So although I have a refrigerator in the Game Room I figured this would be a nice addition after I make it more my style.
I used the Ice3 but I am sure other ones that are similar or just the same and re badged. I think Heartland sells them for $70 but that would be a total waste of Money, IMHO! They are basically just insulated plastic boxes with a peltier chip,heat-sink and fan, much like low cost wine fridges. It keeps drinks at 32º below ambient room temp.
This Instructable is just how to rip it apart and paint it and give you ideas. The only real modification done to this unit was a 2 pin connecter attached to the fan which was required for the tear down and rebuild.
This is not a replacement for a real vending machine , which if you can get your hands on would be a much more rewarding project, but if you have one of these left over from a dorm room or see one at a yard sale, then go for it, then maybe this will spark some ideas.
Step 1: Supplies
Base Dispenser Unit
Spray Paint ( Krylon or other Made for Plastic Spray Paint )
Razor Blade or Craft Knife
I used 2 pin connector and header for the fan ( ALL ELECTRONICS CAT# CON-242) but you could pull one from an old PC fan or Light. You could just splice the back anyway you like but I utilized what I had
I also used a Syringe with Acetone and a small pry tool to remove badge
Step 2: Remove Badge and Disassemble
Do not discard Badge as it can be used as a template or even painted for a badge of your liking.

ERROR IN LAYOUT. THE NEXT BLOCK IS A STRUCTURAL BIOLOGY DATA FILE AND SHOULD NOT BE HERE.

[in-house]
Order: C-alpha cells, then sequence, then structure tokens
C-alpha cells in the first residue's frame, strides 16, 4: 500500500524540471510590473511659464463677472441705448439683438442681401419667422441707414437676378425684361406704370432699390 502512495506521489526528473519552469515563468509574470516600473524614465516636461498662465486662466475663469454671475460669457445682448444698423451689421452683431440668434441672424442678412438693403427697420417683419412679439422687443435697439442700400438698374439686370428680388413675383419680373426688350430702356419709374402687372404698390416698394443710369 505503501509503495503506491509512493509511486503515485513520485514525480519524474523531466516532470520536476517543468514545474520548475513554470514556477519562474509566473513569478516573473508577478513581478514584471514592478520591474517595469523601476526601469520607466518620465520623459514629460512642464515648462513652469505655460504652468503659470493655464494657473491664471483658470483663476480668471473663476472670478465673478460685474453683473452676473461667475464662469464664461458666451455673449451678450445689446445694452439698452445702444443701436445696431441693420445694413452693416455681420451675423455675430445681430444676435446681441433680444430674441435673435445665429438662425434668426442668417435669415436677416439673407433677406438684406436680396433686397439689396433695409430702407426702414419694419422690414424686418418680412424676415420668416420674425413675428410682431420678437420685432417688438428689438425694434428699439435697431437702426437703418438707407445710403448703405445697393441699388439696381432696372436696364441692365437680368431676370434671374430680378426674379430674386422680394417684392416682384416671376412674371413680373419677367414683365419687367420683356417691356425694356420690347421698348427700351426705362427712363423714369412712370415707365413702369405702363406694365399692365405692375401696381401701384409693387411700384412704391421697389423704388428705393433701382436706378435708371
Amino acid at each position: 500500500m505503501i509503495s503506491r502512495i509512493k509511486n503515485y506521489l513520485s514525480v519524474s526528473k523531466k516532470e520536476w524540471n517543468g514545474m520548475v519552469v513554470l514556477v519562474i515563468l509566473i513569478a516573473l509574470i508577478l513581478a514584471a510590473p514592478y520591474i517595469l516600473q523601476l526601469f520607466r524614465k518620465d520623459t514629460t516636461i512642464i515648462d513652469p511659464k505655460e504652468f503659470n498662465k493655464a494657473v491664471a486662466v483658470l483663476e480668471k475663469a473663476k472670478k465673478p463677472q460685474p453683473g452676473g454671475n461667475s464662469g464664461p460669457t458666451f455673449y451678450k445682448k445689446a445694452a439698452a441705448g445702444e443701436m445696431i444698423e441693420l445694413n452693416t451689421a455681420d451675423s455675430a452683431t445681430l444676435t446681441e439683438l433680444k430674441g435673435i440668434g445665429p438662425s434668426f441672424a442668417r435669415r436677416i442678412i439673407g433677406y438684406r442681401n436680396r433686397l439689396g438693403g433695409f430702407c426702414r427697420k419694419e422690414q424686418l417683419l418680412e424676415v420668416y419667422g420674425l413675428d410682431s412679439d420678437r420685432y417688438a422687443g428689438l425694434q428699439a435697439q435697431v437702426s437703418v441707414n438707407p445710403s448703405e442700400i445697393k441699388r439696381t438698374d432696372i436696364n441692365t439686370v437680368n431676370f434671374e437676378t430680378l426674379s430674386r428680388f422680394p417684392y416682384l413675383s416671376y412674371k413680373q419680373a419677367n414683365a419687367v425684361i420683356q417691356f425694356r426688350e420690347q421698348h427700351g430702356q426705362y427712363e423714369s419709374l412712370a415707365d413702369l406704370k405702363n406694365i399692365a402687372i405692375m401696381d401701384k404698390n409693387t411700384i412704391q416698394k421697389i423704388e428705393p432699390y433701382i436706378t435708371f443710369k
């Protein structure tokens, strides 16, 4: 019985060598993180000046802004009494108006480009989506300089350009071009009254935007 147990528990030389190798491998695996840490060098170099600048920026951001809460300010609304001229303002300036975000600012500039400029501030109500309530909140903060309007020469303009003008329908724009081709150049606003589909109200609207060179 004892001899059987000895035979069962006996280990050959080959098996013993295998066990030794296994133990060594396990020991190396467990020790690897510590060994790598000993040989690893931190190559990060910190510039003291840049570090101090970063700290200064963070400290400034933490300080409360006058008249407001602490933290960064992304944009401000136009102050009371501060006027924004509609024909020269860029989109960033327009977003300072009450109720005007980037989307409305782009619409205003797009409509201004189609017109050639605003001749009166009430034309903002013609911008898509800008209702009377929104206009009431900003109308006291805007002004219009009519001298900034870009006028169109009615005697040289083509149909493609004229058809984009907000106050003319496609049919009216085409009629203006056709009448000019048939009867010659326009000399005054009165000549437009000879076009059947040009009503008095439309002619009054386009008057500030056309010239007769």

To remove badge I lifted the edge and injected Acetone underneath then just lifted it off after adhesive dissolved. You most likely could use a heat gun or hair dryer as well but I was working on moving some veneer from a table so I had that laying around.
Remove hinges from door and body
Unscrew the 11 screws on back and gently remove back. The Fan's wire goes through the plastic in the back ( at least on my unit ). I do not understand why they would do that as it would make assembly more difficult then say a connector or even a clip just to hold the wire. Either way cut the wire to the Fan.
You have to unscrew the socket for the power connector. 2 black screws
Unplug power socket from Power Switch
Now you can separate the back from the main body
Step 3: Protecting Electronics Prior to Painting
You have a heat-sink on the back ,4 wires coming from that going to a little controller unit. From the controller unit you have the 2 going to the power socket and 2 that were cut going to the fan.
The controller is screwed unto the body. I removed the unit but this is not necessary.
I put the wires and unit in a zip lock bag. If you are scared about static put it in a foil anti-static bag. But there are no IC's on this and it's pretty basic!
Step 4: Masking the Unit for Paint
I do believe that if metal plate panel is removed it would reveal screws but it is also possible that there are clips on the side. I am just letting you know because if you are going to do it right or the metal panel is already damaged it will open up a lot more possibilities and customization. At the end of the Instructable I will post a picture with references to what I would change .